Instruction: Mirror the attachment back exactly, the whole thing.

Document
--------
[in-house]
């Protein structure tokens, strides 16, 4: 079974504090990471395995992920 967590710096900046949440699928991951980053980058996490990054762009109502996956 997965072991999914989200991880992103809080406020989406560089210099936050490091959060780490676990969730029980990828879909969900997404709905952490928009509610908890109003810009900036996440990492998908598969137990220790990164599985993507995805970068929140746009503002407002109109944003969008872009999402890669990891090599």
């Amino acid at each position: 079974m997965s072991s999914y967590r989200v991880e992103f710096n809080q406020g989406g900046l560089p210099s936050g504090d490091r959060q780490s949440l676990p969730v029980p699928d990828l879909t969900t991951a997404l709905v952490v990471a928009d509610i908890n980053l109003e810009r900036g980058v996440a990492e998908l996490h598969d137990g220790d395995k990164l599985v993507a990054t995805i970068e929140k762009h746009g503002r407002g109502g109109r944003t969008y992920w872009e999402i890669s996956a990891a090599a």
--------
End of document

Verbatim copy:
[in-house]
């Protein structure tokens, strides 16, 4: 079974504090990471395995992920 967590710096900046949440699928991951980053980058996490990054762009109502996956 997965072991999914989200991880992103809080406020989406560089210099936050490091959060780490676990969730029980990828879909969900997404709905952490928009509610908890109003810009900036996440990492998908598969137990220790990164599985993507995805970068929140746009503002407002109109944003969008872009999402890669990891090599």
């Amino acid at each position: 079974m997965s072991s999914y967590r989200v991880e992103f710096n809080q406020g989406g900046l560089p210099s936050g504090d490091r959060q780490s949440l676990p969730v029980p699928d990828l879909t969900t991951a997404l709905v952490v990471a928009d509610i908890n980053l109003e810009r900036g980058v996440a990492e998908l996490h598969d137990g220790d395995k990164l599985v993507a990054t995805i970068e929140k762009h746009g503002r407002g109502g109109r944003t969008y992920w872009e999402i890669s996956a990891a090599a």